A survey of Kroger grocery workers shows that a majority are food insecure and have trouble paying their bills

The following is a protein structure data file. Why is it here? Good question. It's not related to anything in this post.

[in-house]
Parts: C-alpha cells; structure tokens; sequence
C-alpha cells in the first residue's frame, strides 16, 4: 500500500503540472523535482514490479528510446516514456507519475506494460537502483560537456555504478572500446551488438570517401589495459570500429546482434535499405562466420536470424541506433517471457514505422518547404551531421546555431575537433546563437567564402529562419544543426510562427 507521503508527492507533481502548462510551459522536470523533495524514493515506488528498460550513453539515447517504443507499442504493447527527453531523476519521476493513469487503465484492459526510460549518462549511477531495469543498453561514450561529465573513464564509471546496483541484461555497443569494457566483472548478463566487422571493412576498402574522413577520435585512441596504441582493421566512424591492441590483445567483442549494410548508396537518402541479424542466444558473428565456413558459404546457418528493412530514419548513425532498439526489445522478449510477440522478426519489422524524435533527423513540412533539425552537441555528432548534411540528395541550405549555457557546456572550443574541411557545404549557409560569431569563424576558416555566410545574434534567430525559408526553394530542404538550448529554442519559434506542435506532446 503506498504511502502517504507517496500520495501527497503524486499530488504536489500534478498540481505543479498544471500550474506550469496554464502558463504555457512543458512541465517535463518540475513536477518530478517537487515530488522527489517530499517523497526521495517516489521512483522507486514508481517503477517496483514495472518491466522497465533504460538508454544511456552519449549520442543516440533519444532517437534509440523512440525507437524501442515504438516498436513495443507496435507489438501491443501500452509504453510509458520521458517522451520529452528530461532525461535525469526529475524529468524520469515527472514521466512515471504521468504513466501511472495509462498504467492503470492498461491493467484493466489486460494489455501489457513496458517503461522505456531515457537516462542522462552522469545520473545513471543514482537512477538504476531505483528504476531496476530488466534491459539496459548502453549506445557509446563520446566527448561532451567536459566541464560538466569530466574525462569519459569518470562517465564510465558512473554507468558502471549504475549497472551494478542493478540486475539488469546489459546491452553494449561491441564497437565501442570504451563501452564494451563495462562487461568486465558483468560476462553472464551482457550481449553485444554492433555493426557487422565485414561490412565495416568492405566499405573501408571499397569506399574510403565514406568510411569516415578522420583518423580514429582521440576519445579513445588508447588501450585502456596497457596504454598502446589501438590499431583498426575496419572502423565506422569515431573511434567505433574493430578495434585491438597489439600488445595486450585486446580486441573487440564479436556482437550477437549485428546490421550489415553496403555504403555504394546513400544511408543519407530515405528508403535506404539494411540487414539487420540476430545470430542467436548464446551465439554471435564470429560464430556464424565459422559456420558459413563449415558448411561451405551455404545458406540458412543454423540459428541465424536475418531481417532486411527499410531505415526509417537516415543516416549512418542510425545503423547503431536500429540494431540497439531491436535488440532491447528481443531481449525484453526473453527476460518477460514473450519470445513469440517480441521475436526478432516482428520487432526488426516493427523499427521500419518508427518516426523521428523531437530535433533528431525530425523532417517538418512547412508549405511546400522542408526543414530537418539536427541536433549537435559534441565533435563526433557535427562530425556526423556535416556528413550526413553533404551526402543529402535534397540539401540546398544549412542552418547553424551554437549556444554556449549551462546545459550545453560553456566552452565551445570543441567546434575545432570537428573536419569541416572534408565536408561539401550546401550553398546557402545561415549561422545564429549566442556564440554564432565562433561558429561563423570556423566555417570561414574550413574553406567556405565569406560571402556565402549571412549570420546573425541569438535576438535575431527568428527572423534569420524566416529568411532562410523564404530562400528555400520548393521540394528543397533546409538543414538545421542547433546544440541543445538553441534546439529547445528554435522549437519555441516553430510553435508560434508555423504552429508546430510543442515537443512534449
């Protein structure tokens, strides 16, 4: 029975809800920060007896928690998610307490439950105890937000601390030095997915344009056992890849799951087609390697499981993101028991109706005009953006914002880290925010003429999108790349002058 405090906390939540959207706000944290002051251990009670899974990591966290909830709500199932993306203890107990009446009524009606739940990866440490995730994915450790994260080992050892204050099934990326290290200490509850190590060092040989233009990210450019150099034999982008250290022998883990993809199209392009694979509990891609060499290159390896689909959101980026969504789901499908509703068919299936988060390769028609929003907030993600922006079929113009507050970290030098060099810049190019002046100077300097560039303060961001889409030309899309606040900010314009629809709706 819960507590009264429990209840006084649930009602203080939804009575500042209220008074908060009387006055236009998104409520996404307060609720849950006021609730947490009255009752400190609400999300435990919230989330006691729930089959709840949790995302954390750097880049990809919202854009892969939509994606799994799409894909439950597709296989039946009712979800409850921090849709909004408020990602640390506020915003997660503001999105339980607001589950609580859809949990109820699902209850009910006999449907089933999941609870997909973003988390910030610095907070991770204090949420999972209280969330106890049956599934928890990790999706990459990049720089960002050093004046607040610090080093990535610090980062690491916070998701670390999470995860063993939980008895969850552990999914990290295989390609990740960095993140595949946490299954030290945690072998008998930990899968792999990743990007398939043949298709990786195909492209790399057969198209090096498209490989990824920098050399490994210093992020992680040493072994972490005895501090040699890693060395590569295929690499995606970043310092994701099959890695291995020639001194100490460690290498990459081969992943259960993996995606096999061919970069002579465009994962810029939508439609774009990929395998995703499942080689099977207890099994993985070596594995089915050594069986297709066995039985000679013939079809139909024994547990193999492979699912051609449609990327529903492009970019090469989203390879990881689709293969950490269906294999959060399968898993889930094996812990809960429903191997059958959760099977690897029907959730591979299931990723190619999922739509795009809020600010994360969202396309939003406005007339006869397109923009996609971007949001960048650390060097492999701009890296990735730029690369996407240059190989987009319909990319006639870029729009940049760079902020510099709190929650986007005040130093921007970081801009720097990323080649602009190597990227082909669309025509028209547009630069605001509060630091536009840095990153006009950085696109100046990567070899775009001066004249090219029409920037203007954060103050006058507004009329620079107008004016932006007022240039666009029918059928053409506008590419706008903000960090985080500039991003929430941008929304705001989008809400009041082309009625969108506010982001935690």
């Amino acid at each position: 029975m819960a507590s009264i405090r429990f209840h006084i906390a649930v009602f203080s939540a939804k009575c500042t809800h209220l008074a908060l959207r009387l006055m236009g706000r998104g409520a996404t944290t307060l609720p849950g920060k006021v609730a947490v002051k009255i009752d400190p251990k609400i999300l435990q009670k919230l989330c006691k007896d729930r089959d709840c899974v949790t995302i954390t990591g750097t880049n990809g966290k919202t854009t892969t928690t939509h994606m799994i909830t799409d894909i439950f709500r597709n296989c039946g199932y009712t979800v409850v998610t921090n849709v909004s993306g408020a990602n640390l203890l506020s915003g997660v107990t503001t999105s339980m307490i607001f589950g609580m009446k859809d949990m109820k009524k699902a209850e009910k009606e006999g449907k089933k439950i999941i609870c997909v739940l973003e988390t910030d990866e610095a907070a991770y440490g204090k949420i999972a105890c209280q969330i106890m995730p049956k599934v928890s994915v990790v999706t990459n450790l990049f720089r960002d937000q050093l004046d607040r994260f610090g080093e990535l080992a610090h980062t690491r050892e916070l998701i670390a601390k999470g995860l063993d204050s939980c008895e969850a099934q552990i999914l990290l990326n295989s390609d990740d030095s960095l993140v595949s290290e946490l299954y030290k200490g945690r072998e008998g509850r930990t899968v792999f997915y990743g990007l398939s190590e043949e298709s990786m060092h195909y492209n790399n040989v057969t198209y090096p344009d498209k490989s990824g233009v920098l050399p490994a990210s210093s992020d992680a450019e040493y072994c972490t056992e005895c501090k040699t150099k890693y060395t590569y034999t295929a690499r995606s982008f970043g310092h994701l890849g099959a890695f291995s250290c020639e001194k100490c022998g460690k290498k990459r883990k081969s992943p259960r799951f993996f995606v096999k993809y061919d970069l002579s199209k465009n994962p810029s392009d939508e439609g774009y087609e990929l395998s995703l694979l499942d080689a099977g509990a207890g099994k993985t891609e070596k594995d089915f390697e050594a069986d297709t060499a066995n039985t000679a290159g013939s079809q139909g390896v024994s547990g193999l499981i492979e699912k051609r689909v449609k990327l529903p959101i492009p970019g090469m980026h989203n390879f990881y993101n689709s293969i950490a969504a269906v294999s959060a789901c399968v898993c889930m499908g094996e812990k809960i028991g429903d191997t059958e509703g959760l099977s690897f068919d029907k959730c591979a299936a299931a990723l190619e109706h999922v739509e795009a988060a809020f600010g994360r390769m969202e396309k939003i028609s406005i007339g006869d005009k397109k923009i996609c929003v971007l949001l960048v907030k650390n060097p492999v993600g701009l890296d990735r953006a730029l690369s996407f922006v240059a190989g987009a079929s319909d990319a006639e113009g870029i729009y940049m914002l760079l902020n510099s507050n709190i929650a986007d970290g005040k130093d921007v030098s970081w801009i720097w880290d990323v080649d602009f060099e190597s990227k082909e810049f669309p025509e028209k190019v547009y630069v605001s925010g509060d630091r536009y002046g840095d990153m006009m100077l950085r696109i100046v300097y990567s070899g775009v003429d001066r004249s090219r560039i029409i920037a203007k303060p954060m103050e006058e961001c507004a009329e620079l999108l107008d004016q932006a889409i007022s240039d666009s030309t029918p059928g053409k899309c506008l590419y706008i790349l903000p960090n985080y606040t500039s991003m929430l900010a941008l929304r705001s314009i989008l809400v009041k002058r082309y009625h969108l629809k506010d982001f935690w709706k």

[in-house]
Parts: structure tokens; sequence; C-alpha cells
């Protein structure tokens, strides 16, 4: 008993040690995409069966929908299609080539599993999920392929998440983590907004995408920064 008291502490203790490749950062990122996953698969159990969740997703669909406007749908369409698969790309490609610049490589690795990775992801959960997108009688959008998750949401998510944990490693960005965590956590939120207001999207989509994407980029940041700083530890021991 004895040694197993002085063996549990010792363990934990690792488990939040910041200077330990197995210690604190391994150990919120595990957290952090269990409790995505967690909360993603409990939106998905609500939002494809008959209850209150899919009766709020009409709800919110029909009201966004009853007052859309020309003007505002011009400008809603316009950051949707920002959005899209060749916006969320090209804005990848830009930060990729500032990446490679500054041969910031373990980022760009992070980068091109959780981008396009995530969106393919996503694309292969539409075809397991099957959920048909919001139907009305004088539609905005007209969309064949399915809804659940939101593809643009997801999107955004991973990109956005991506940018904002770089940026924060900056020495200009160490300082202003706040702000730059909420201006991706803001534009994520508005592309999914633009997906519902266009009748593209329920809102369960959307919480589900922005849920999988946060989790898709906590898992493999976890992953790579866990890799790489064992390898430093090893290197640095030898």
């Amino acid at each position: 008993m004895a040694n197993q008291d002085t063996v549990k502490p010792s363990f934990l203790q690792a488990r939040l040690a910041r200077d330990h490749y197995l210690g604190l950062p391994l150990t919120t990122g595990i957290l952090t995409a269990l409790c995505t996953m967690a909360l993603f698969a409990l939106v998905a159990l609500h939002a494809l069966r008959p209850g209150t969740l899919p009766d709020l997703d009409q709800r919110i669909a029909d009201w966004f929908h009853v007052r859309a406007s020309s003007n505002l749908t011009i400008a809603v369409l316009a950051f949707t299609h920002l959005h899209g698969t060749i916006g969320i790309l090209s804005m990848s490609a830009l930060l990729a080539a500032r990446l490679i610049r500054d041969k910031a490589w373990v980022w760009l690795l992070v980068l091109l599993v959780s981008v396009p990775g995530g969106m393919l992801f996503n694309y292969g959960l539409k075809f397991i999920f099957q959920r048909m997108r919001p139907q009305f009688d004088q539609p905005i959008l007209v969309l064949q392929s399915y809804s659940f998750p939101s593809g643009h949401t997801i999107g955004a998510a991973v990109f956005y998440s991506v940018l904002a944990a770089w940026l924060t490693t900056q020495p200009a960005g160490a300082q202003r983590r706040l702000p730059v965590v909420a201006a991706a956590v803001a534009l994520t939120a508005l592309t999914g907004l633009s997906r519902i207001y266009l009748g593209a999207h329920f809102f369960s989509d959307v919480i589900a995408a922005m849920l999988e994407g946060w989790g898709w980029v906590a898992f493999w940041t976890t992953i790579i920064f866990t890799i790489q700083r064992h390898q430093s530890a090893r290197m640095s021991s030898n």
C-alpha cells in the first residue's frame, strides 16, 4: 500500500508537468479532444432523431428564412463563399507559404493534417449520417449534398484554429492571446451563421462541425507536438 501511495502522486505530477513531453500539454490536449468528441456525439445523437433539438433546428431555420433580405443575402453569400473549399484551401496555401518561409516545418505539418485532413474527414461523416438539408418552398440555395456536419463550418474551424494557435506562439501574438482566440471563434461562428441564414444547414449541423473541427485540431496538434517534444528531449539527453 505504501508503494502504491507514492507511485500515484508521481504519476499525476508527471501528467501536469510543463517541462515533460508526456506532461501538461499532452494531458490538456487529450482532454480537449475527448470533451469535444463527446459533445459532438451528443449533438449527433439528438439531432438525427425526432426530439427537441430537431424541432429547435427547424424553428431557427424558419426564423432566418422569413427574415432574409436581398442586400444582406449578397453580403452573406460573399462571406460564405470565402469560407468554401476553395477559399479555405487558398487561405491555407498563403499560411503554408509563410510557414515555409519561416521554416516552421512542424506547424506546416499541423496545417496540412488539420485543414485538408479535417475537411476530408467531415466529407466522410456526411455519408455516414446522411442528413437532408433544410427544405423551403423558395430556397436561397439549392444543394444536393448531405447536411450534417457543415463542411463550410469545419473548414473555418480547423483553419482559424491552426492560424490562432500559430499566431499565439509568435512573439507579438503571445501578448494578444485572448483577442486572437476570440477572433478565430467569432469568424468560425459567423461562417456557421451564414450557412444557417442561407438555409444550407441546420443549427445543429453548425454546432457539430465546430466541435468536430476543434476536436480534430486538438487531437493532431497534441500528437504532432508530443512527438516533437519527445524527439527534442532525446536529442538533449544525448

Kroger didn’t worry too much about belt-tightening during the pandemic. The company, which owns 2,800 stores across the country under 20 different brand names, saw its annual revenue increase by 8 percent last year, to $132 billion. But workers heralded as “essential” for keeping the company running during a global pandemic have not benefited as much. In fact, a new survey of more than 10,000 Kroger workers in Southern California, Colorado, and Washington State commissioned last summer by their union, the United Food and Commercial Workers, found that 78 percent of workers are food insecure, nearly two-thirds do not make enough money to cover basic expenses every month, and 14 percent have been homeless in the past year. As BuzzFeed reports, workers have slept in their cars in grocery store parking lots and filled garbage bags with discarded soda cans to raise the extra cash needed to cover rent and other costs. On Wednesday morning, grocery workers went on strike at Kroger-owned King Soopers stores in the Denver area after United Food and Commercial Workers Union Local 7 rejected the company’s “last, best and final offer.” The Denver Post reports that the proposed contract would have included wage increases and health care benefits along with ratification bonuses ranging from $2,000 to $4,000, but would have restricted overtime and maintained a two-tier pay structure. —Matthew Sedacca